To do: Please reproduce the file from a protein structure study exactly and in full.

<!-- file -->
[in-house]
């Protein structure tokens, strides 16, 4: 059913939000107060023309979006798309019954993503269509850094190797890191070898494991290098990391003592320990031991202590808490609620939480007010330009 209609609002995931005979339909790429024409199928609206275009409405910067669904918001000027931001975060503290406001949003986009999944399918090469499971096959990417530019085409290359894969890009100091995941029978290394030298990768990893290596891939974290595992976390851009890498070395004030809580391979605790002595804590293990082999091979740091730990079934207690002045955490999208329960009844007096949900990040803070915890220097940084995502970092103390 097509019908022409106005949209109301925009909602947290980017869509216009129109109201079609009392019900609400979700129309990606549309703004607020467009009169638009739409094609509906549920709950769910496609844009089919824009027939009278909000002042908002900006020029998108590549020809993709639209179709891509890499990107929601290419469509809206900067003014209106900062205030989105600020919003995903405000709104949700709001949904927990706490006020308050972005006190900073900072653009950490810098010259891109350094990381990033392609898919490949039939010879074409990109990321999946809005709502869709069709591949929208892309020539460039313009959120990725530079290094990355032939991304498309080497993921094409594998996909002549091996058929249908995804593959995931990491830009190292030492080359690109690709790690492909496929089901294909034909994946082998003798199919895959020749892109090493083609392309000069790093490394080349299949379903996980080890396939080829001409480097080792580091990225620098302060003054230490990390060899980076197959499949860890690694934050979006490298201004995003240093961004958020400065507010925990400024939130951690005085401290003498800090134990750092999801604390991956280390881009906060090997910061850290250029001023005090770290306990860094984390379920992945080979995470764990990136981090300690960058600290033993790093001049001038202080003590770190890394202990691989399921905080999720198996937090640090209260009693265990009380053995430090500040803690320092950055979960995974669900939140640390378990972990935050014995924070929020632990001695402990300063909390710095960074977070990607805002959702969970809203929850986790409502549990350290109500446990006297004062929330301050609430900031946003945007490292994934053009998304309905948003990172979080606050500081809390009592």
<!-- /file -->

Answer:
[in-house]
């Protein structure tokens, strides 16, 4: 059913939000107060023309979006798309019954993503269509850094190797890191070898494991290098990391003592320990031991202590808490609620939480007010330009 209609609002995931005979339909790429024409199928609206275009409405910067669904918001000027931001975060503290406001949003986009999944399918090469499971096959990417530019085409290359894969890009100091995941029978290394030298990768990893290596891939974290595992976390851009890498070395004030809580391979605790002595804590293990082999091979740091730990079934207690002045955490999208329960009844007096949900990040803070915890220097940084995502970092103390 097509019908022409106005949209109301925009909602947290980017869509216009129109109201079609009392019900609400979700129309990606549309703004607020467009009169638009739409094609509906549920709950769910496609844009089919824009027939009278909000002042908002900006020029998108590549020809993709639209179709891509890499990107929601290419469509809206900067003014209106900062205030989105600020919003995903405000709104949700709001949904927990706490006020308050972005006190900073900072653009950490810098010259891109350094990381990033392609898919490949039939010879074409990109990321999946809005709502869709069709591949929208892309020539460039313009959120990725530079290094990355032939991304498309080497993921094409594998996909002549091996058929249908995804593959995931990491830009190292030492080359690109690709790690492909496929089901294909034909994946082998003798199919895959020749892109090493083609392309000069790093490394080349299949379903996980080890396939080829001409480097080792580091990225620098302060003054230490990390060899980076197959499949860890690694934050979006490298201004995003240093961004958020400065507010925990400024939130951690005085401290003498800090134990750092999801604390991956280390881009906060090997910061850290250029001023005090770290306990860094984390379920992945080979995470764990990136981090300690960058600290033993790093001049001038202080003590770190890394202990691989399921905080999720198996937090640090209260009693265990009380053995430090500040803690320092950055979960995974669900939140640390378990972990935050014995924070929020632990001695402990300063909390710095960074977070990607805002959702969970809203929850986790409502549990350290109500446990006297004062929330301050609430900031946003945007490292994934053009998304309905948003990172979080606050500081809390009592």